Translanguaging pedagogy in selected English First Additional Language writing classrooms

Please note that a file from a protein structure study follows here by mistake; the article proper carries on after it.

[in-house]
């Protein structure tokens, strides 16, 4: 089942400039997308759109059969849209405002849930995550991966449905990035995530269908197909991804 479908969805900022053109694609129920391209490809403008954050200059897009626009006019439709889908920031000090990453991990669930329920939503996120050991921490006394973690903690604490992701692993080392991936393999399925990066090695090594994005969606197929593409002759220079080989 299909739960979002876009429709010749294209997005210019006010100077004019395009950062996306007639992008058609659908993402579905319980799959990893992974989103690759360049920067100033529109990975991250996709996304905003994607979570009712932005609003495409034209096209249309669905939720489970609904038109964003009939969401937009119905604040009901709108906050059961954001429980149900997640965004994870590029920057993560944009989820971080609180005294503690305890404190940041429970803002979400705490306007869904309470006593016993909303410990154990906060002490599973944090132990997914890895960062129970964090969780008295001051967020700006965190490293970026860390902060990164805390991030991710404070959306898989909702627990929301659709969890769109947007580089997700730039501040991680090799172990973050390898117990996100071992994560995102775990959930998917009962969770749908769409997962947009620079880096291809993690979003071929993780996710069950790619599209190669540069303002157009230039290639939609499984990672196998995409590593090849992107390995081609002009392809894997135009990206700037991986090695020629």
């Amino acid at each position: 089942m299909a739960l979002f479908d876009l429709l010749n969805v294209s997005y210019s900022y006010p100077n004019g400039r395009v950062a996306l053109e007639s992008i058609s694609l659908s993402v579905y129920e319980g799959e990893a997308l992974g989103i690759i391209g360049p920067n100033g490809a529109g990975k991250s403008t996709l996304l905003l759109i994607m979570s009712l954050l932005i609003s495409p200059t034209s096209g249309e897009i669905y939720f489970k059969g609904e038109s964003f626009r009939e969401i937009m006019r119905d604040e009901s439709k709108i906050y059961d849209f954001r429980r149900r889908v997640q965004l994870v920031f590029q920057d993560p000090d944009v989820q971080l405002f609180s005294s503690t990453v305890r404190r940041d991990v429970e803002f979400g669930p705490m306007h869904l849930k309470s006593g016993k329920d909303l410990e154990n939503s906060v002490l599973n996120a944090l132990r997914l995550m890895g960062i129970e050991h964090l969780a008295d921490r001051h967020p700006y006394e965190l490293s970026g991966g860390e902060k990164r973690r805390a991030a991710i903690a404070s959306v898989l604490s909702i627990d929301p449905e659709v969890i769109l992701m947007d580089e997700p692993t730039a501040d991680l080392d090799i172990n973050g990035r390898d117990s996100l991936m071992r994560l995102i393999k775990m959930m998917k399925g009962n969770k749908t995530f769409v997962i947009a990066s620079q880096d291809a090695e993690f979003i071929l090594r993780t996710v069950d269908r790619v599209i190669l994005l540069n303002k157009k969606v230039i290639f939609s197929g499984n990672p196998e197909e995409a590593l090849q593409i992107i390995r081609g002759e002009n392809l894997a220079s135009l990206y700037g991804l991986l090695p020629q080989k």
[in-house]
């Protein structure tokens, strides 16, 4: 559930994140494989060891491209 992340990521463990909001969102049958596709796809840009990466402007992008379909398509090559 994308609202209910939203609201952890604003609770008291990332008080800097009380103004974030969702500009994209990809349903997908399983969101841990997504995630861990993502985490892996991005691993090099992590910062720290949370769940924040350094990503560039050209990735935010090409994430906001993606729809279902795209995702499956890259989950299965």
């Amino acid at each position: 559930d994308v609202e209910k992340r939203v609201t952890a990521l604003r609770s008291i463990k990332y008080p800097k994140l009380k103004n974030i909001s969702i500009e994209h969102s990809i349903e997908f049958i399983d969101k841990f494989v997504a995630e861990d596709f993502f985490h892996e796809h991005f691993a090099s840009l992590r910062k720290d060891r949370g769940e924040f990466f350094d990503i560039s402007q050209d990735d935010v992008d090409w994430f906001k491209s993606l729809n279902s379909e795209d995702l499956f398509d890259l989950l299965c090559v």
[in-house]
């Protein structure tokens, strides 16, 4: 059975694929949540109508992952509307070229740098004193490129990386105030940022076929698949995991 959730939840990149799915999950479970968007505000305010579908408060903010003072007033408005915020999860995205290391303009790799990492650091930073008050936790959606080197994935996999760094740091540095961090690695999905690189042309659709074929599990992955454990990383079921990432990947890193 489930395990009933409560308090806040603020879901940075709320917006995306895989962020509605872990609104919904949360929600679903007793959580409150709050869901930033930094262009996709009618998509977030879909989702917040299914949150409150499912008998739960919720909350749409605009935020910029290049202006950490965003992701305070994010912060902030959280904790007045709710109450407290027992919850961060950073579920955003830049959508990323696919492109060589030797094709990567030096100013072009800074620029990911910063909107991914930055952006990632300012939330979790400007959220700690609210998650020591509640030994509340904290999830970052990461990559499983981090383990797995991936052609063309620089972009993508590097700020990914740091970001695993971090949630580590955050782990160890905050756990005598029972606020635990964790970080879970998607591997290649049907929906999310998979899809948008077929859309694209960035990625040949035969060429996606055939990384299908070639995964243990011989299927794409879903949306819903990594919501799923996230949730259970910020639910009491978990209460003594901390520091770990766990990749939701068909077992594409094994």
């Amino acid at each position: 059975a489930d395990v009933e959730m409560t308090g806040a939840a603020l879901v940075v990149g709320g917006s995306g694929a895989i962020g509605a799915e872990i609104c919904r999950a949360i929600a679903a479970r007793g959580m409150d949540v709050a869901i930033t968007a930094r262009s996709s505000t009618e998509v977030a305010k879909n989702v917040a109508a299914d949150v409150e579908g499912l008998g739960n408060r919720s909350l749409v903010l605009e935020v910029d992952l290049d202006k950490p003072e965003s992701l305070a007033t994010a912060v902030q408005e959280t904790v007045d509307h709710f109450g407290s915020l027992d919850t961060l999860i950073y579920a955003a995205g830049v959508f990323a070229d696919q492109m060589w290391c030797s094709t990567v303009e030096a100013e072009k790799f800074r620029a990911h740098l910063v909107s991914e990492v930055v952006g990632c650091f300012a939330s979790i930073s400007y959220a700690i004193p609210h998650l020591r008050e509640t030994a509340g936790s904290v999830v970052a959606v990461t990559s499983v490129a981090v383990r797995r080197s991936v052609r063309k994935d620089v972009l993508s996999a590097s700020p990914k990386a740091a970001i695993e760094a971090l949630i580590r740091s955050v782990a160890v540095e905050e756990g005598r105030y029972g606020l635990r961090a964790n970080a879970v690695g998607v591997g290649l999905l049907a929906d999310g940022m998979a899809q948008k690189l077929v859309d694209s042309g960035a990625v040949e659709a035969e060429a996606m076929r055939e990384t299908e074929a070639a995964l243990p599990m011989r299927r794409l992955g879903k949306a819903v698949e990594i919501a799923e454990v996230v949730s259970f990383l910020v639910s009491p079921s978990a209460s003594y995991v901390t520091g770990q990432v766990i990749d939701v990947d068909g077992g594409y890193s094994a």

Research shows that English language proficiency remains a barrier to learning among second language learners in South Africa. This article foregrounds the utility of translanguaging ractices in teaching writing to English First Additional Language, Further Education and Training (FET) learners in South Africa. Five secondary schools in the Pinetown District participated in the study. Qualitative methodologies were adopted, using classroom observations of English writing lessons in the five schools. Guided by sociocultural theory, the study highlights the extent to and ways in which translanguaging is useful in enhancing learning of writing in this context. The findings suggest that bilingual teachers creatively employed translanguaging practices for pedagogical and pastoral purposes. In situations where the integration of isiZulu and English better explained writing concepts, translanguaging was found to enhance learners’ cognition of the writing concepts and to stimulate active participation in the learning of writing. The findings also suggest that translanguaging is a useful learning resource in multilingual contexts where the use of English only is an obstacle to effective learning. Finally, translanguaging recognises values and respects languages that bilingual learners bring to the school from home, and this restores learners’ identity.